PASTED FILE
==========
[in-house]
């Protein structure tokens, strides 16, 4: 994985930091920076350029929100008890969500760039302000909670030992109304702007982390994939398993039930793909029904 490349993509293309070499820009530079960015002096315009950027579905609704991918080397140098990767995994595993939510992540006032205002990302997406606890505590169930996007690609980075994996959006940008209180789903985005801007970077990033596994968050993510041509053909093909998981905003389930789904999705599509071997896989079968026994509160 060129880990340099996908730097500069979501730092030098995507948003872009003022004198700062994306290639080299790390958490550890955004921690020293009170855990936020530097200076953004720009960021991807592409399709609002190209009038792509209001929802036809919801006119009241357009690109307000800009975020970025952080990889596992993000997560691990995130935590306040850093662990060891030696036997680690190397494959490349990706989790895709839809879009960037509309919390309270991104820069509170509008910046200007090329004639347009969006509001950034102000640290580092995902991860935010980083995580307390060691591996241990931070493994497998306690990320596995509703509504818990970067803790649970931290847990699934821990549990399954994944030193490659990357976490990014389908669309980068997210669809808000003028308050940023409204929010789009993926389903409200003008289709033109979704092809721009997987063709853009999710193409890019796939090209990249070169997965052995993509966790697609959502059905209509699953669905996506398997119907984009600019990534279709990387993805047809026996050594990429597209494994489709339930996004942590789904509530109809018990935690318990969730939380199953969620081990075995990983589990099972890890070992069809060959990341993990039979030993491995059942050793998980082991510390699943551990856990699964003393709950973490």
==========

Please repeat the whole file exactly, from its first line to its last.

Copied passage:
[in-house]
């Protein structure tokens, strides 16, 4: 994985930091920076350029929100008890969500760039302000909670030992109304702007982390994939398993039930793909029904 490349993509293309070499820009530079960015002096315009950027579905609704991918080397140098990767995994595993939510992540006032205002990302997406606890505590169930996007690609980075994996959006940008209180789903985005801007970077990033596994968050993510041509053909093909998981905003389930789904999705599509071997896989079968026994509160 060129880990340099996908730097500069979501730092030098995507948003872009003022004198700062994306290639080299790390958490550890955004921690020293009170855990936020530097200076953004720009960021991807592409399709609002190209009038792509209001929802036809919801006119009241357009690109307000800009975020970025952080990889596992993000997560691990995130935590306040850093662990060891030696036997680690190397494959490349990706989790895709839809879009960037509309919390309270991104820069509170509008910046200007090329004639347009969006509001950034102000640290580092995902991860935010980083995580307390060691591996241990931070493994497998306690990320596995509703509504818990970067803790649970931290847990699934821990549990399954994944030193490659990357976490990014389908669309980068997210669809808000003028308050940023409204929010789009993926389903409200003008289709033109979704092809721009997987063709853009999710193409890019796939090209990249070169997965052995993509966790697609959502059905209509699953669905996506398997119907984009600019990534279709990387993805047809026996050594990429597209494994489709339930996004942590789904509530109809018990935690318990969730939380199953969620081990075995990983589990099972890890070992069809060959990341993990039979030993491995059942050793998980082991510390699943551990856990699964003393709950973490």